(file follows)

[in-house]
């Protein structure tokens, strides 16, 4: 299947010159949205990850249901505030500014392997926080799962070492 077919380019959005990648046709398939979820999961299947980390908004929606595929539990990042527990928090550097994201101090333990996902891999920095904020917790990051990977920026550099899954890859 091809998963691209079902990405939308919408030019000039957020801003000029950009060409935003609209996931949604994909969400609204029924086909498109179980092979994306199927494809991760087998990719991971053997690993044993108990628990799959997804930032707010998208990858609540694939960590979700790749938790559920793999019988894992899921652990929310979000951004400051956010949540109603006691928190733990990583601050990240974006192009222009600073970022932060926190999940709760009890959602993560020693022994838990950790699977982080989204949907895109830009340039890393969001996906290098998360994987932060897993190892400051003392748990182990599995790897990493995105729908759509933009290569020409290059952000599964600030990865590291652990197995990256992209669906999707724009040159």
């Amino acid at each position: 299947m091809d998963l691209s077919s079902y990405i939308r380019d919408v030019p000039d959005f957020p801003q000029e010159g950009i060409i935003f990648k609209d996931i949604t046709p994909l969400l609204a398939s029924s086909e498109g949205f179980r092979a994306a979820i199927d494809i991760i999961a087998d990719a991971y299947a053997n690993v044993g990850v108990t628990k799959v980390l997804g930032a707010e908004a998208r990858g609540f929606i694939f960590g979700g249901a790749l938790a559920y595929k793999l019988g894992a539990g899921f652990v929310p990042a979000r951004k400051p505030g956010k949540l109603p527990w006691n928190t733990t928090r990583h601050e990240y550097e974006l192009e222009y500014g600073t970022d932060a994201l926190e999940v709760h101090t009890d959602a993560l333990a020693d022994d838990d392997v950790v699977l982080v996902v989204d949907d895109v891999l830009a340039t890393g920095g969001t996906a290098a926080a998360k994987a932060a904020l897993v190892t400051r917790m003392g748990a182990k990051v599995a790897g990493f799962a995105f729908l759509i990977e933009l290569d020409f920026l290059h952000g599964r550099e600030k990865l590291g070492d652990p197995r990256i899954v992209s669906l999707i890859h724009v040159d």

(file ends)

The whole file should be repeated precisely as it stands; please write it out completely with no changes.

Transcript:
[in-house]
């Protein structure tokens, strides 16, 4: 299947010159949205990850249901505030500014392997926080799962070492 077919380019959005990648046709398939979820999961299947980390908004929606595929539990990042527990928090550097994201101090333990996902891999920095904020917790990051990977920026550099899954890859 091809998963691209079902990405939308919408030019000039957020801003000029950009060409935003609209996931949604994909969400609204029924086909498109179980092979994306199927494809991760087998990719991971053997690993044993108990628990799959997804930032707010998208990858609540694939960590979700790749938790559920793999019988894992899921652990929310979000951004400051956010949540109603006691928190733990990583601050990240974006192009222009600073970022932060926190999940709760009890959602993560020693022994838990950790699977982080989204949907895109830009340039890393969001996906290098998360994987932060897993190892400051003392748990182990599995790897990493995105729908759509933009290569020409290059952000599964600030990865590291652990197995990256992209669906999707724009040159």
């Amino acid at each position: 299947m091809d998963l691209s077919s079902y990405i939308r380019d919408v030019p000039d959005f957020p801003q000029e010159g950009i060409i935003f990648k609209d996931i949604t046709p994909l969400l609204a398939s029924s086909e498109g949205f179980r092979a994306a979820i199927d494809i991760i999961a087998d990719a991971y299947a053997n690993v044993g990850v108990t628990k799959v980390l997804g930032a707010e908004a998208r990858g609540f929606i694939f960590g979700g249901a790749l938790a559920y595929k793999l019988g894992a539990g899921f652990v929310p990042a979000r951004k400051p505030g956010k949540l109603p527990w006691n928190t733990t928090r990583h601050e990240y550097e974006l192009e222009y500014g600073t970022d932060a994201l926190e999940v709760h101090t009890d959602a993560l333990a020693d022994d838990d392997v950790v699977l982080v996902v989204d949907d895109v891999l830009a340039t890393g920095g969001t996906a290098a926080a998360k994987a932060a904020l897993v190892t400051r917790m003392g748990a182990k990051v599995a790897g990493f799962a995105f729908l759509i990977e933009l290569d020409f920026l290059h952000g599964r550099e600030k990865l590291g070492d652990p197995r990256i899954v992209s669906l999707i890859h724009v040159d």